And let us not forget what we musicians learn from our own bandmates! My old buddy from Tip On In, Rien van Willigen showed me a lot about musical freedom with his highly individual musical approach.

What do you miss most nowadays from the blues of past? What are your hopes and fears for the future of?

A lasting memory;…seeing Son House at the '67 AFBF, his voice a whisper, his singing a roar !! Having grown up in the 60ies, I was Lucky enough to see most of the originators in their prime! All of them very hard acts to follow, still as I get older it saddens me to see so few African American musicians picking up their musical legacy, with the exception of Robert Cray a true original from the 80ies. Of course the 80ies to early 90ies did see a Renaissance of the Old School Blues, headed by the Fabulous Thunderbirds, Ronnie Earl, Duke Robillard, The Hollywood Fats band and many others, truly inspirational times ! All of them people who had "done their homework" studying the greats. I hope they're will always be young people inspired enough to follow this thread, so the original music will still be brought to the audience.

If you could change one thing in the musical world and it would become a reality, what would that be?

Changes with respect to musicians being able to work and earn a decent income, probably need to be made in the online marketing department, very complicated  but that's one for the next generation to tackle, lol!

"Trying to create my own musical signature, based on the original Blues forms, of course before you can do. So, you have to study and digest these forms thoroughly. I'm still learning every day. Nothing grows without roots!" (Photo: Willem with Duke Robillard & Tip On In, 1985 Finland)

What are the lines that connect the legacy of Tip on In and Hoochie Coochie Band era with the new generation in Dutch scene?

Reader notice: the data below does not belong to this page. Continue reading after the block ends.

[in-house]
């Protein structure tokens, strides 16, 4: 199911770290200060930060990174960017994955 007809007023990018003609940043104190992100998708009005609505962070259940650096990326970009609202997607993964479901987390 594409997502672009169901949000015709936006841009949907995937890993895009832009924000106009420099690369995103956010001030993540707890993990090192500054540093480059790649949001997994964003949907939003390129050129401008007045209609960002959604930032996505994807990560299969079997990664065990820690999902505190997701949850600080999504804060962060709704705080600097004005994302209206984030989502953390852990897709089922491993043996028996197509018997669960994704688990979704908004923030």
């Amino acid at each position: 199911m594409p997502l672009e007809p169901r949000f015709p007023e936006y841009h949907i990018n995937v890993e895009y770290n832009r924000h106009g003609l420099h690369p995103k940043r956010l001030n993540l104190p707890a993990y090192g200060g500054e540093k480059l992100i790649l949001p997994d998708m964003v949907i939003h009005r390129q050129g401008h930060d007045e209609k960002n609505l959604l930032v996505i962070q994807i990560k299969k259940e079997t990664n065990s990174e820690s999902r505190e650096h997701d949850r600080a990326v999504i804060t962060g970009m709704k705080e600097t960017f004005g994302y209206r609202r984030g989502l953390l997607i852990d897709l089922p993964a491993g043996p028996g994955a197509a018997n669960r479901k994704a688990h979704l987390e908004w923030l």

In the 60ies and early 70ies European musicians largely were trying to copy the US Bluesmen, i.e. the Blues in its true form (most famously the Rolling Stones). In Holland it was not any different. As the 60ies progressed and the music evolved and was actually an important part of radio airplay it became the soundtrack of my generation (excuse me, lol!) So the perception of the Blues for many people is to this day the music of that era, in other words a rock tinged mainly British invention, (John Mayall, Rory Gallagher, Led Zeppelin a.o.) which partly out of nostalgia, is still very popular. As a consequence Real Deal Blues, was and still is a minority of the musical society. On the upside 80ies pioneers, have gained enough notoriety to amass a following that lasts! I see a small and growing, dedicated bunch of young people willing to do what it takes to play the Blues I fell in love with. Thanks to modern technology an ever-growing stream of information enables them to do so, much quicker and perhaps even better! Power to them!!         

Why did you think that the vintage and old school culture continues to generate such a devoted following?

If something like a music form can more or less dictate your whole future life (my life would have been Very different without the blues, I Know!) It must be something very powerful and Real! The 20ies-70ies were pioneering times in art, music and fashion that will continue to influence present times. Fortunately looking back will always make sense to some people! To some it’s simply about having a good time, others want to learn from the past, all good!   

Let’s take a trip with a time machine, so where and why would you really want to go for a whole day..?

1) A fly on the wall in Muddy's basement, or Jimmy Rogers' apartment circa early 50ies! Birth of the Chicago Blues and go see The Wolf (never had the chance to see him live) in the evening (as it’s a whole day, lol!) 2) Back to the '67 AFBF in The Hague.